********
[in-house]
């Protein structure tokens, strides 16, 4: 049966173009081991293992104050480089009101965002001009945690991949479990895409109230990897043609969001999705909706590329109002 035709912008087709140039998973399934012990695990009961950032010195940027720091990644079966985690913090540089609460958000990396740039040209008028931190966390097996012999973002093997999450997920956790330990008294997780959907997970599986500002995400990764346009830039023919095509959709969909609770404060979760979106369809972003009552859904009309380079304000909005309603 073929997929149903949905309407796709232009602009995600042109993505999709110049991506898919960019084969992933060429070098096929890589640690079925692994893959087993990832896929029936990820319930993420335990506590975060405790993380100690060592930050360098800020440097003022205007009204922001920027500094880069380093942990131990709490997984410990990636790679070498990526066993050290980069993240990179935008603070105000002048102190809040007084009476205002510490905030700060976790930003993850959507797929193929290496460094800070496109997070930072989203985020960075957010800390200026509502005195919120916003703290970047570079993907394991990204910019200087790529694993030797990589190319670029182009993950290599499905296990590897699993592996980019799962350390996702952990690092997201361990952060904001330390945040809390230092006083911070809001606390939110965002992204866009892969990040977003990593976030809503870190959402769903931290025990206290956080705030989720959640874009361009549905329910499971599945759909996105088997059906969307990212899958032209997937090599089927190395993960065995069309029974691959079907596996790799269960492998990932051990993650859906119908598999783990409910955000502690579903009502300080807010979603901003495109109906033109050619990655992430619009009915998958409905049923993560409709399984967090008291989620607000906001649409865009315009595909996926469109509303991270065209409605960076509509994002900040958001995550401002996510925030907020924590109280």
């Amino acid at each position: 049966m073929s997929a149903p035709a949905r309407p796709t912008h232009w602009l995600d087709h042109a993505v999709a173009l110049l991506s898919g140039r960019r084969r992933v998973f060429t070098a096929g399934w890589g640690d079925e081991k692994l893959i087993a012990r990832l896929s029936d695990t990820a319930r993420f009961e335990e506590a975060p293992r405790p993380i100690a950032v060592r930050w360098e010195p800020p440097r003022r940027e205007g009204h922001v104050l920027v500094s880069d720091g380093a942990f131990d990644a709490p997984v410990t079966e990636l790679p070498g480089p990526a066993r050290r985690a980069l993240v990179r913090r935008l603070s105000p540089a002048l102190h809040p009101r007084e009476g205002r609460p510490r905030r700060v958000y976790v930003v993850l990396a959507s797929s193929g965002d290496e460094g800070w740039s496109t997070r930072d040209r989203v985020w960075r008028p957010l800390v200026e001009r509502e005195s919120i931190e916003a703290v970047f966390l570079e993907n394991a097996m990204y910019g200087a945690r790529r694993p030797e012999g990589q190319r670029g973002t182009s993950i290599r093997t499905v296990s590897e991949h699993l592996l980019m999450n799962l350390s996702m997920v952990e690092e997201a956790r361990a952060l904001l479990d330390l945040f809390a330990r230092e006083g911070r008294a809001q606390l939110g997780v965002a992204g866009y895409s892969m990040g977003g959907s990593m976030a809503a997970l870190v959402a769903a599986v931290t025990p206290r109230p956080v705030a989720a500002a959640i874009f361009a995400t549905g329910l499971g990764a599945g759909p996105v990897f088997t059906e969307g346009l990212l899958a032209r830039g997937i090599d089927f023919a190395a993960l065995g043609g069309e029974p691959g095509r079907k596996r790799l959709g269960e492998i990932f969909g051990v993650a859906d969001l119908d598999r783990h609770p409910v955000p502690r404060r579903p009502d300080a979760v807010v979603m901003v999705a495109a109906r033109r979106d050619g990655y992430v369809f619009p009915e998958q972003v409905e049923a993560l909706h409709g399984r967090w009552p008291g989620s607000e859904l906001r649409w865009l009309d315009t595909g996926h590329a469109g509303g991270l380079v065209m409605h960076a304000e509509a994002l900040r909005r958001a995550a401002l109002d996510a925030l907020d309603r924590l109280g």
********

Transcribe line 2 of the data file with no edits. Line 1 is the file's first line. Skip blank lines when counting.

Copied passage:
């Protein structure tokens, strides 16, 4: 049966173009081991293992104050480089009101965002001009945690991949479990895409109230990897043609969001999705909706590329109002 035709912008087709140039998973399934012990695990009961950032010195940027720091990644079966985690913090540089609460958000990396740039040209008028931190966390097996012999973002093997999450997920956790330990008294997780959907997970599986500002995400990764346009830039023919095509959709969909609770404060979760979106369809972003009552859904009309380079304000909005309603 073929997929149903949905309407796709232009602009995600042109993505999709110049991506898919960019084969992933060429070098096929890589640690079925692994893959087993990832896929029936990820319930993420335990506590975060405790993380100690060592930050360098800020440097003022205007009204922001920027500094880069380093942990131990709490997984410990990636790679070498990526066993050290980069993240990179935008603070105000002048102190809040007084009476205002510490905030700060976790930003993850959507797929193929290496460094800070496109997070930072989203985020960075957010800390200026509502005195919120916003703290970047570079993907394991990204910019200087790529694993030797990589190319670029182009993950290599499905296990590897699993592996980019799962350390996702952990690092997201361990952060904001330390945040809390230092006083911070809001606390939110965002992204866009892969990040977003990593976030809503870190959402769903931290025990206290956080705030989720959640874009361009549905329910499971599945759909996105088997059906969307990212899958032209997937090599089927190395993960065995069309029974691959079907596996790799269960492998990932051990993650859906119908598999783990409910955000502690579903009502300080807010979603901003495109109906033109050619990655992430619009009915998958409905049923993560409709399984967090008291989620607000906001649409865009315009595909996926469109509303991270065209409605960076509509994002900040958001995550401002996510925030907020924590109280």